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December 18, 2004
Compact and nuggetty left-handers are all the rage at the moment. Across the pond in Australia, Justin Langer has been laying waste to Pakistan and New Zealand to the tune of 549 runs in four innings - performances of simple tenacity that his other, more expansive, team-mates could not begin to emulate. And a similar story is unfolding at Port Elizabeth, where Andrew Strauss has added another remarkable chapter to his brief England career.
Strauss's big challenge will come when he suffers his first trot of poor form, but on this evidence it is hard to imagine what demons - mental or technical - will trigger such a slump. By scoring a century on debut, both home and away, and by adding another for good measure in his first Test against West Indies, Strauss has already demonstrated a temperament that is as tough as teak, and, like Langer, he has made a virtue of his limited repertoire of strokes.
Cut, pull, drive. That'll do nicely. If it's in his slot, whichever of the three it may be, Strauss will put it away: otherwise, he will leave well alone. After South Africa's tail had used the bulk of the morning session to inch their way towards a competitive total, it was imperative for England's top order to knuckle down in precisely the manner they had failed to do at Potchefstroom. And by the close, the dividends of Strauss's watchful accumulation were plain to see.
England's failures against South Africa A could be attributed in equal parts to complacency and ring-rustiness, but they manifested themselves in a lack of awareness of their off stumps, as nine catches whistled into the slip cordon. Today, however, with Shaun Pollock and Makhaya Ntini bearing down on England's openers, there could be no taking the quality of the attack for granted. Therefore in hindsight (always a useful thing) that defeat can now be confirmed as the most timely wake-up call imaginable.
The omens were good from the very start of the innings, as England saw off a testing four-over spell before lunch - in the second innings at Potchefstroom, they had been asked to do an identical task, and duly slumped to 3 for 3. Although it was Strauss who took the day's plaudits, equal credit was due to his partner, Marcus Trescothick, who made a matchwinning double-hundred against South Africa when the sides last met at The Oval in 2003. Then, as now, Trescothick produced a series of phlegmatic leave-alones against the probingly accurate Pollock which, ever since his 66 on debut against West Indies, have been a hallmark of his most watchful performances.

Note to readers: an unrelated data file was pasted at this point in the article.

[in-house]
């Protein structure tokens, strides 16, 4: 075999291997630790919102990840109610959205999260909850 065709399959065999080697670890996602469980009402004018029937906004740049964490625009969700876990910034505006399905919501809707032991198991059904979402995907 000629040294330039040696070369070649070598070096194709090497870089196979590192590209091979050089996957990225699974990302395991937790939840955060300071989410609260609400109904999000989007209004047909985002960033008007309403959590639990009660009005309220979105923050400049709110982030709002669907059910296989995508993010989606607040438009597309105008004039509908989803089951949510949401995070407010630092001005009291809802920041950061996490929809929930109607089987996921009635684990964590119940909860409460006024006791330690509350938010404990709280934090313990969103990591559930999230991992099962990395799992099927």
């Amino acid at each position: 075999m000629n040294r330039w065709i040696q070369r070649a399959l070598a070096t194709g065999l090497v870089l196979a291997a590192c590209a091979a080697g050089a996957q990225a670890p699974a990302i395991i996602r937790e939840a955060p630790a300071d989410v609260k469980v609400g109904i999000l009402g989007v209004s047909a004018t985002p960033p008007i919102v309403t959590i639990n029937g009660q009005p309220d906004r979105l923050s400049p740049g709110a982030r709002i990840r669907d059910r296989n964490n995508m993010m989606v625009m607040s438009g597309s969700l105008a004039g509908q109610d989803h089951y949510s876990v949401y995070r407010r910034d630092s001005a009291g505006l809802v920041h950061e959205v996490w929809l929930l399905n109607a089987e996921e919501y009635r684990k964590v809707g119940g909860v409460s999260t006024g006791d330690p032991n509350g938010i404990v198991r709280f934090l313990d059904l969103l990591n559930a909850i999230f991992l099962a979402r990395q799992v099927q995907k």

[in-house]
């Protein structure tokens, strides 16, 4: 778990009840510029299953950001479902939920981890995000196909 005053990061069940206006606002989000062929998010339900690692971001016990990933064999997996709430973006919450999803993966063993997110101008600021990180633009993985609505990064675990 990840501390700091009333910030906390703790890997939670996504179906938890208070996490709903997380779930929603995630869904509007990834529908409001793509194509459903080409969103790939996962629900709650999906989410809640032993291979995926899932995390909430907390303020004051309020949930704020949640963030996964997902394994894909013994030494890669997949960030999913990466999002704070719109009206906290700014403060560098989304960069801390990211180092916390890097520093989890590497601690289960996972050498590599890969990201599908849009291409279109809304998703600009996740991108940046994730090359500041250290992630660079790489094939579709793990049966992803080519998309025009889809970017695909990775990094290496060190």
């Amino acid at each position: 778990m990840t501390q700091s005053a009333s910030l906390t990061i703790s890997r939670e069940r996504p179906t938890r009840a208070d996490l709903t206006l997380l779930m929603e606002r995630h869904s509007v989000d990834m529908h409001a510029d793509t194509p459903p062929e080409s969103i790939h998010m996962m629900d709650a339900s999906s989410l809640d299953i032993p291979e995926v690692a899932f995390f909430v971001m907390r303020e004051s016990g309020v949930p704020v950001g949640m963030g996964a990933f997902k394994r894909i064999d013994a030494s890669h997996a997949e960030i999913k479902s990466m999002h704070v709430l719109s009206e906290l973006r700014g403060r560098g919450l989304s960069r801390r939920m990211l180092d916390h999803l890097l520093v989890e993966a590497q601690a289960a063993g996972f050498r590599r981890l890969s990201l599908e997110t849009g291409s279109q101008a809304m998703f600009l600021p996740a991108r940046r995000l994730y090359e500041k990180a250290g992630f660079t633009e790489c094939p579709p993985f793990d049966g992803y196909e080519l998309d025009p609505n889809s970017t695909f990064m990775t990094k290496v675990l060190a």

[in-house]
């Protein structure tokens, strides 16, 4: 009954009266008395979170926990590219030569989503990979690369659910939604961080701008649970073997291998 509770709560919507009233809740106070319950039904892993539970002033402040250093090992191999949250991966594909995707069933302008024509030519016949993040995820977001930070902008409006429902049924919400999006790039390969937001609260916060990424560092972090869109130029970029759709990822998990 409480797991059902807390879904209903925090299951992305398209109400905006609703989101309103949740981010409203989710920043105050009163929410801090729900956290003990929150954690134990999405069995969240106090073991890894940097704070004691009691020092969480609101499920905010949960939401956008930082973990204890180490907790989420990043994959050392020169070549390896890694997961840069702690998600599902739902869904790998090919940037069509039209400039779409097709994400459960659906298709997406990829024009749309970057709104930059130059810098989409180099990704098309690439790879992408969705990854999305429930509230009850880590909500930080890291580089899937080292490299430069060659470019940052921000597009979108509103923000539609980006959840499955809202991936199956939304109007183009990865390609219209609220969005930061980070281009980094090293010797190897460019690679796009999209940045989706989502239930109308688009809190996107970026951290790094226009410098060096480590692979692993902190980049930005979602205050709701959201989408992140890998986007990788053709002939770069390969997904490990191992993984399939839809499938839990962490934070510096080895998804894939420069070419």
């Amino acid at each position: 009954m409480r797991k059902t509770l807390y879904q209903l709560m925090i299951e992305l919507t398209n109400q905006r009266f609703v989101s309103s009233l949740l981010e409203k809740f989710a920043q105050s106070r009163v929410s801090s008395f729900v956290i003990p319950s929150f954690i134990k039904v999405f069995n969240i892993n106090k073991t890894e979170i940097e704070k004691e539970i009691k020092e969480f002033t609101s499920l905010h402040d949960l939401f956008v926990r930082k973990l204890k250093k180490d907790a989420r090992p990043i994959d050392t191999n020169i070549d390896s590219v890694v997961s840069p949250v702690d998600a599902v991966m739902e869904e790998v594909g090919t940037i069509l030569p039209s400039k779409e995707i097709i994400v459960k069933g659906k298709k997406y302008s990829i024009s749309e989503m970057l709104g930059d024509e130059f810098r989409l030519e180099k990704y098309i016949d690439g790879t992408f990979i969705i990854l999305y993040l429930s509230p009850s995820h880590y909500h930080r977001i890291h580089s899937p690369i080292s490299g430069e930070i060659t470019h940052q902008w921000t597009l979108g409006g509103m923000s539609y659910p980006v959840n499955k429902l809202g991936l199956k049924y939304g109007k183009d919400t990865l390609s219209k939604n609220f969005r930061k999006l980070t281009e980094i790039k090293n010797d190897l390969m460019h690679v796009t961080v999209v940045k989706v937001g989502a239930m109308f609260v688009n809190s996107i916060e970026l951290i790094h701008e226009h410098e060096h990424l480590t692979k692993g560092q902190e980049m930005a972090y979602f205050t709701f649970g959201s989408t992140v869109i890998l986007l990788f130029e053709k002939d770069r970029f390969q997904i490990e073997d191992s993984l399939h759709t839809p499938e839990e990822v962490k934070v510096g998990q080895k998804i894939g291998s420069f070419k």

Trescothick was less certain, however, against the naturally-angled deliveries from Ntini, and once or twice he flinched in that familiar fashion as a sharp lifter flashed across his bows. But South Africa were their own worst enemies as well, for they bowled 23 no-balls in the course of their 67 overs, which not only disrupted the rhythm of their bowlers, but also guaranteed them a post-match beasting, if their coach, Ray Jennings, is to be taken at his word.
Apparently Jennings had ordered all such offenders to do five laps of the pitch each time they overstepped, which means that Dale Steyn (5 x 8 = 40 laps) could be stuck at the ground until dawn. But Steyn, who had been left clutching ice-cubes on the first morning of the match after bruising his hand in one of Jennings's exuberant fielding drills, rose above his palpable nerves to produce a rousing performance.
With only his third delivery, Steyn was up to 147.6kph, just a notch off his highest recorded speed, and when he shattered Trescothick's stumps with a searing wicket-to-wicket exocet, he celebrated with fist-pumping vigour to enliven the subdued South African section of the crowd. But for most of the day, St George's Park was an English enclave once again, not least for Strauss, who celebrated the return to the land of his birth in the manner to which we are rapidly becoming accustomed.
Andrew Miller is assistant editor of Cricinfo. He will be following the England team throughout the Test series in South Africa.
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